What is Hydroseeding?

worker hydroseeding a lawn

Are you thinking of growing a new lawn? You might hesitate because laying sod is expensive, while traditional seeding takes too long. Let us introduce you to a third option called “hydroseeding”, a method of seeding grass that’s faster than traditional seeding but more affordable than sod.

Also called hydraulic mulch seeding, hydroseeding is simply the process of seeding an area with a slurry – a mixture of mostly seeds, water, and mulch. This article will teach you all about hydroseeding, including its pros and cons, cost, and even how to hydroseed DIY.

What’s in a Hydroseed Slurry?

close-up of hydroseeded lawn
Photo Credit: BanksPhotos / Canva Pro / License

A hydroseed slurry consists of a mixture of the following ingredients:

  • Grass Seeds
  • Mulch
  • Fertilizer
  • Water
  • Dye
  • Tackifier

The slurry may also contain soil additives, but not all of them do. Whether you should use one with soil additives or not depends on the state of your soil.

Grass Seeds

With hydroseeding, you can pick and choose which grass types you want to plant. You can use a single turf species or use a blend of grasses. For the best results, you should plant grasses that have similar care needs.

You don’t have to stick to just grass seeds either; you can add wildflower and ground cover seeds as well if you want. However, most homeowners hydroseed to get a lush, healthy lawn.


The most important function of mulch in a hydroseed slurry is its ability to help grass seeds stick to the soil. It also protects the seeds from strong winds and harsh sunlight. Lastly, it helps fertilize your growing grass as it decomposes.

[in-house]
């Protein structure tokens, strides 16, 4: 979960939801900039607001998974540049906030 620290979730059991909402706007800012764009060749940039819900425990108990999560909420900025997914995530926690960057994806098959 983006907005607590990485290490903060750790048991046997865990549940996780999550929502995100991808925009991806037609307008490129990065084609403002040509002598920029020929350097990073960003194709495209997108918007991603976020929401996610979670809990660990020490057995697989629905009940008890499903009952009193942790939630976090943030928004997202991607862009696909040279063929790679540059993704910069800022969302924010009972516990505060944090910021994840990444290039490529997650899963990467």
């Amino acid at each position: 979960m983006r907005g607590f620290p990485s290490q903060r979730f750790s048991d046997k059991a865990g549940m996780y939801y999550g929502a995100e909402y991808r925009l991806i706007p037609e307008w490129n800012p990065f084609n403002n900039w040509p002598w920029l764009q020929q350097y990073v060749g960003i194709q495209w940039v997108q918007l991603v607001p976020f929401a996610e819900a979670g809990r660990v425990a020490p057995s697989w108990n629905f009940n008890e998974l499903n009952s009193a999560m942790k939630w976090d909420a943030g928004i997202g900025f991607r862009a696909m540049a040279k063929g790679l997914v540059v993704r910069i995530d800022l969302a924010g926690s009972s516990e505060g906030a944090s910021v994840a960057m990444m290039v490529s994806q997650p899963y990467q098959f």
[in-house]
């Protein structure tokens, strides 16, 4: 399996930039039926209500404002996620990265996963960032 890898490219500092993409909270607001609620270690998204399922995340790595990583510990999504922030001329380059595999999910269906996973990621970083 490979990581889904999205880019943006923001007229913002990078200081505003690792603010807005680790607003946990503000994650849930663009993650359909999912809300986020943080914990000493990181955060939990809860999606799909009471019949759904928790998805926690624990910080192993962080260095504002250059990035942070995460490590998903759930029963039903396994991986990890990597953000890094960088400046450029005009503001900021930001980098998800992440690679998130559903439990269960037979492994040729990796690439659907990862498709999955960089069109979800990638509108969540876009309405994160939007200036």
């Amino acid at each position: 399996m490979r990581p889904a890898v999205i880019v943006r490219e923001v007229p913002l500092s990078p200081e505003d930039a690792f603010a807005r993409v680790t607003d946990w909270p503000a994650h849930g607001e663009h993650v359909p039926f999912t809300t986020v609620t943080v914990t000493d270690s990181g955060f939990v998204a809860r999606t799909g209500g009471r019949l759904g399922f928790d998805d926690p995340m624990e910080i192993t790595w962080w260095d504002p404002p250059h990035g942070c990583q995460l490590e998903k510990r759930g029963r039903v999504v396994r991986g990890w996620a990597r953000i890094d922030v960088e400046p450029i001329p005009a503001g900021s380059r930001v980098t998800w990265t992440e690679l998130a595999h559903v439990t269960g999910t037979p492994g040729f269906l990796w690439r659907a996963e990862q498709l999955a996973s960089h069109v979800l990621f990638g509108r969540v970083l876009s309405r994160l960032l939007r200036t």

There are many types of mulch that you can use in your hydroseed slurry:

  • Wood fiber mulch is the most expensive but the most effective mulch material. Its heavier weight keeps grass seeds bonded to the soil and protects them more effectively than other types of mulch.
  • Paper mulch is the most affordable mulching material, but it’s not recommended for anything outside small-scale hydroseeding. It’s not very sturdy.
  • Blended mulch consists of a mix of wood fiber and paper mulch that gives it some of pure wood fiber mulch’s benefits at a lower cost. It’s usually 60% to 70% wood fiber and 30% to 40% paper mulch.
  • Bonded fiber matrix mulch is a type of mulch that has a bonding agent that resists water. This type of mulch is typically used when seeding slopes so the slurry doesn’t wash away.


Fertilizers give your grass the nutrients it needs to grow strong. However, this fertilizer won’t last for the whole growing period, so make sure to fertilize later on.


Water is what makes a hydroseed mixture a slurry. Not only does it make spreading seeds much easier, as it can be sprayed like water, but it also helps the slurry stick because it saturates the mulch with water. This makes it denser and heavier, keeping the seeds locked down where they are.

Water also boosts the rate of seed germination. Keeping your hydroseed moist for the first few weeks of its life is one of the key factors to hydroseeding success.


Hydroseed should be applied evenly for the best results, and dye helps to accomplish this. While optional, a green-tinted dye can show you where the hydroseed slurry has already been applied.


Tackifiers are another optional component. It’s a binding agent that helps seeds stick better to the soil, which is good for steep slopes and areas that experience heavy runoff and soil erosion. If your lawn is flat, you probably don’t need to add a tackifier.

Pros and Cons of Hydroseeding

What are the benefits of hydroseeding? What are its downsides? Let’s look at the table below to find out.

✓ You can customize what grass seeds to include in your slurry
✓ Looks more uniform than both sod and traditionally seeded lawns